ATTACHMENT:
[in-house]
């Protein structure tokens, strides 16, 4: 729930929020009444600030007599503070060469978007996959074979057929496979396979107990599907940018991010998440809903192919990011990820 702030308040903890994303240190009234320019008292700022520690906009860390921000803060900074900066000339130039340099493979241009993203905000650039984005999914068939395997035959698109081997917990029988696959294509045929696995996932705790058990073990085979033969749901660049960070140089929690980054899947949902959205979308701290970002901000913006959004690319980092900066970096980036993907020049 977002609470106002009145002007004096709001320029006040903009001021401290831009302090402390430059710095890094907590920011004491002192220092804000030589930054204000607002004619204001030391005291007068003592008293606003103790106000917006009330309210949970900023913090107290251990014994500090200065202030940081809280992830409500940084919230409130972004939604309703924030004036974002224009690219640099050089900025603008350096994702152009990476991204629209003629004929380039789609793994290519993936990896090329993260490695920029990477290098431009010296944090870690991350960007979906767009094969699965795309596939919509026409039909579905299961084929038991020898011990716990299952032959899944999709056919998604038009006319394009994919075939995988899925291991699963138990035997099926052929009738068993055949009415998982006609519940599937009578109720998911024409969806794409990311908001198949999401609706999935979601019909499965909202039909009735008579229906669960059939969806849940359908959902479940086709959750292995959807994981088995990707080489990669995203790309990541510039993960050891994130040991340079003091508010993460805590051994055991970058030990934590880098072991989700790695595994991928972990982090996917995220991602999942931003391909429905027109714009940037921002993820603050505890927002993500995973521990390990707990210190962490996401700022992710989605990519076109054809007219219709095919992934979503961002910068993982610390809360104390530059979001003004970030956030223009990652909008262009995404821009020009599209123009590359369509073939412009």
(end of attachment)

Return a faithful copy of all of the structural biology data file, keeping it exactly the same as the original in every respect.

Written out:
[in-house]
């Protein structure tokens, strides 16, 4: 729930929020009444600030007599503070060469978007996959074979057929496979396979107990599907940018991010998440809903192919990011990820 702030308040903890994303240190009234320019008292700022520690906009860390921000803060900074900066000339130039340099493979241009993203905000650039984005999914068939395997035959698109081997917990029988696959294509045929696995996932705790058990073990085979033969749901660049960070140089929690980054899947949902959205979308701290970002901000913006959004690319980092900066970096980036993907020049 977002609470106002009145002007004096709001320029006040903009001021401290831009302090402390430059710095890094907590920011004491002192220092804000030589930054204000607002004619204001030391005291007068003592008293606003103790106000917006009330309210949970900023913090107290251990014994500090200065202030940081809280992830409500940084919230409130972004939604309703924030004036974002224009690219640099050089900025603008350096994702152009990476991204629209003629004929380039789609793994290519993936990896090329993260490695920029990477290098431009010296944090870690991350960007979906767009094969699965795309596939919509026409039909579905299961084929038991020898011990716990299952032959899944999709056919998604038009006319394009994919075939995988899925291991699963138990035997099926052929009738068993055949009415998982006609519940599937009578109720998911024409969806794409990311908001198949999401609706999935979601019909499965909202039909009735008579229906669960059939969806849940359908959902479940086709959750292995959807994981088995990707080489990669995203790309990541510039993960050891994130040991340079003091508010993460805590051994055991970058030990934590880098072991989700790695595994991928972990982090996917995220991602999942931003391909429905027109714009940037921002993820603050505890927002993500995973521990390990707990210190962490996401700022992710989605990519076109054809007219219709095919992934979503961002910068993982610390809360104390530059979001003004970030956030223009990652909008262009995404821009020009599209123009590359369509073939412009």